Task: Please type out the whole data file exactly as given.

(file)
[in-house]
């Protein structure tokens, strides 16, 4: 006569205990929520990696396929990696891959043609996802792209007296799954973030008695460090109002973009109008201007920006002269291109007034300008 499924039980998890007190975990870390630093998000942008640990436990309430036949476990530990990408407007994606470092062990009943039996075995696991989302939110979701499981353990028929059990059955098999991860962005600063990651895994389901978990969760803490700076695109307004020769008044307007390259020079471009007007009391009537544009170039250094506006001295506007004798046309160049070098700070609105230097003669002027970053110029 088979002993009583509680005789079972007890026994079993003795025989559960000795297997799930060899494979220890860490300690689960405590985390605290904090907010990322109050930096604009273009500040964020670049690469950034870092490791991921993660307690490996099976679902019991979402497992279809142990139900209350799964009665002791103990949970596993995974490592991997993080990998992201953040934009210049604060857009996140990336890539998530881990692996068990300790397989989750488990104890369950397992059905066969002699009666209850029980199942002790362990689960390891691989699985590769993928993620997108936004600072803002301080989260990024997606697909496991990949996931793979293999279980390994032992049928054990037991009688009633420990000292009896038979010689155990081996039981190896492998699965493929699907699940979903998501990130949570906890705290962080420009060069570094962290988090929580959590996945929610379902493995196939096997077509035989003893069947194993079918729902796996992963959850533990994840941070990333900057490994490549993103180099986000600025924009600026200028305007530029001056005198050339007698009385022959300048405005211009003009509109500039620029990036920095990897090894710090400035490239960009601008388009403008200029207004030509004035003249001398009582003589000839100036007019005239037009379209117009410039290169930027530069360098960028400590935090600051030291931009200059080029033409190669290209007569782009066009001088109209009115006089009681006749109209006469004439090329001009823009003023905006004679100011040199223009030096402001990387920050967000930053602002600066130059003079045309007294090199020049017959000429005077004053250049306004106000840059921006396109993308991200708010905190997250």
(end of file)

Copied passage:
[in-house]
């Protein structure tokens, strides 16, 4: 006569205990929520990696396929990696891959043609996802792209007296799954973030008695460090109002973009109008201007920006002269291109007034300008 499924039980998890007190975990870390630093998000942008640990436990309430036949476990530990990408407007994606470092062990009943039996075995696991989302939110979701499981353990028929059990059955098999991860962005600063990651895994389901978990969760803490700076695109307004020769008044307007390259020079471009007007009391009537544009170039250094506006001295506007004798046309160049070098700070609105230097003669002027970053110029 088979002993009583509680005789079972007890026994079993003795025989559960000795297997799930060899494979220890860490300690689960405590985390605290904090907010990322109050930096604009273009500040964020670049690469950034870092490791991921993660307690490996099976679902019991979402497992279809142990139900209350799964009665002791103990949970596993995974490592991997993080990998992201953040934009210049604060857009996140990336890539998530881990692996068990300790397989989750488990104890369950397992059905066969002699009666209850029980199942002790362990689960390891691989699985590769993928993620997108936004600072803002301080989260990024997606697909496991990949996931793979293999279980390994032992049928054990037991009688009633420990000292009896038979010689155990081996039981190896492998699965493929699907699940979903998501990130949570906890705290962080420009060069570094962290988090929580959590996945929610379902493995196939096997077509035989003893069947194993079918729902796996992963959850533990994840941070990333900057490994490549993103180099986000600025924009600026200028305007530029001056005198050339007698009385022959300048405005211009003009509109500039620029990036920095990897090894710090400035490239960009601008388009403008200029207004030509004035003249001398009582003589000839100036007019005239037009379209117009410039290169930027530069360098960028400590935090600051030291931009200059080029033409190669290209007569782009066009001088109209009115006089009681006749109209006469004439090329001009823009003023905006004679100011040199223009030096402001990387920050967000930053602002600066130059003079045309007294090199020049017959000429005077004053250049306004106000840059921006396109993308991200708010905190997250």